The decision by the EIRC was made in the recent wake of the chit fund scams in West Bengal and the huge financial loses to the people of the state.
Ranjeet Kr Agarwal, Chairman EIRC, said, "We are preparing a comprehensive research paper that will have the list of all financial institutions, both banking and non-banking, operating in the state."
Agarwal said, "The document will also have advisories on how to regulate their activities and recommend how general people can be sensitized about investing."
He said, "The work has already started and it will take two more months to complete the document. We hope to submit it before Chief Minister Mamata Banerjee by December end."
"We will take into account NBFC, HFC, Chit Funds, MFI, CIS, NIDHI, Mutual Benefit Companies and also ancient money lending activities. This can be a expansive data for the government to operate on," the EIRC Chairman said.
Kishore Periyar, Deputy General Manager, DNBS, Reserve Bank of India, said, "Over the last two years RBI has undertaken grassroots level sensitization programme in the mother tongue where police officers, consumer welfare officers, district level officials of directorate of small savings are being educated on how the common people should be educated about investment. After all one rupee saved is one rupee earned."
Periyar went on to add that the Reserve Bank of India (RBI) Rural Planning Department has started a new programme called 'Raju and Money' which is run in all village gathering like fairs and weekly bazaar.
"Besides this RBI is continuously in touch with Urban Bank Department and advise people not to invest in companies about which they don't understand," he said.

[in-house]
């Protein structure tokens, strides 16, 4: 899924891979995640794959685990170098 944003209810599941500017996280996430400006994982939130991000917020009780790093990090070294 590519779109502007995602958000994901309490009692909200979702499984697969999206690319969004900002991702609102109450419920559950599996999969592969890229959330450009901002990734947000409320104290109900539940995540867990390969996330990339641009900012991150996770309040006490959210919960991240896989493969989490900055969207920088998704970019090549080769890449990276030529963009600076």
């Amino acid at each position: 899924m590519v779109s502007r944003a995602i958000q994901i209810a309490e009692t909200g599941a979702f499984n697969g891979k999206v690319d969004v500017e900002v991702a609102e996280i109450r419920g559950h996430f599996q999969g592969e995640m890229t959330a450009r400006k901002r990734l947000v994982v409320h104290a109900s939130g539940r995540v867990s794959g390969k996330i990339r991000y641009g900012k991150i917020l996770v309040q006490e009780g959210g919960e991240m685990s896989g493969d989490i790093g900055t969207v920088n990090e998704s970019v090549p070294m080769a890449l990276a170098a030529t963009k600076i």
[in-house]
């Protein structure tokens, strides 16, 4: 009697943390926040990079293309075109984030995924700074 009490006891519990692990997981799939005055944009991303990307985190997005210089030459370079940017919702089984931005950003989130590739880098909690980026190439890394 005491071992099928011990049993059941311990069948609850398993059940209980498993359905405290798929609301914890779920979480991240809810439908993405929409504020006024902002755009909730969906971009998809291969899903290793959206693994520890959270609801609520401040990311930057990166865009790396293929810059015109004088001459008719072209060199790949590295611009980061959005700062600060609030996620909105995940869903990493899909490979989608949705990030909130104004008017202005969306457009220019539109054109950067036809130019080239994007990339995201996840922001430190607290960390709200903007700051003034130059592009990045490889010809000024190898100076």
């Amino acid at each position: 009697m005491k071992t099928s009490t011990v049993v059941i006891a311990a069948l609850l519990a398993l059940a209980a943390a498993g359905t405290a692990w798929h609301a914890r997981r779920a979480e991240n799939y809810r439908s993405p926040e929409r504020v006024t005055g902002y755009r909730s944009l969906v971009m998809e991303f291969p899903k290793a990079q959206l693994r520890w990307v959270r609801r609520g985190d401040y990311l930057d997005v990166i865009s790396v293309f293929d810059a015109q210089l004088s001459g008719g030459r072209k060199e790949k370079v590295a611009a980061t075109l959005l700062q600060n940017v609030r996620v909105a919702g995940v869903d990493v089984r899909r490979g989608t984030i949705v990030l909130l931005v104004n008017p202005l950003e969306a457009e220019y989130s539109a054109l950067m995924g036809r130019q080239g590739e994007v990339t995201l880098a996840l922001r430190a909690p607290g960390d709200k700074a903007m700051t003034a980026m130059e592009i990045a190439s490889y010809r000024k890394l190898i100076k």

RBI has simple regulations, according to Periyar, which are a maximum interest of 12.5 percent with no gifts in addition and finally the schemes can't be less than a year and more than five years.
He also added that there are no chit fund companies registered under RBI in West Bengal though over 76 of them operate in the state.
In recent chit fund scandal in Eastern India, close to 1.7 million investors have lost their hard earned money.
The company in question is set to have run wide variety of Collective Investment Schemes (CIS) in Eastern India.
It is a clear case of disguised ponzi scheme where the company frequently changed its nature of investments and offers, while the investors never knew the exact nature of investments made by the company.
Rajkumar Adukia, Chairman, Committee of Financial Market and Investor protection, ICAI said, "Time and again small time investors fall prey to fanciful returns promised by Ponzi scheme operators sending warning signals to the regulators professional and investors."
Adukia added, "We suggest three simple steps to identify the legality of a chit fund company under the Chit Fund Act 1982."
"The companies need to registered with the Registrar of Chits, should have a Chit Agreement and a Fixed deposit with the Registrar of Chits which should be visible," he said.
He said that any company that operates within this ambit is by Sec XI of the ACT liable to maintain the above procedures failing which it is a cognizable offence.
--IBNS (Posted on 26-10-2013)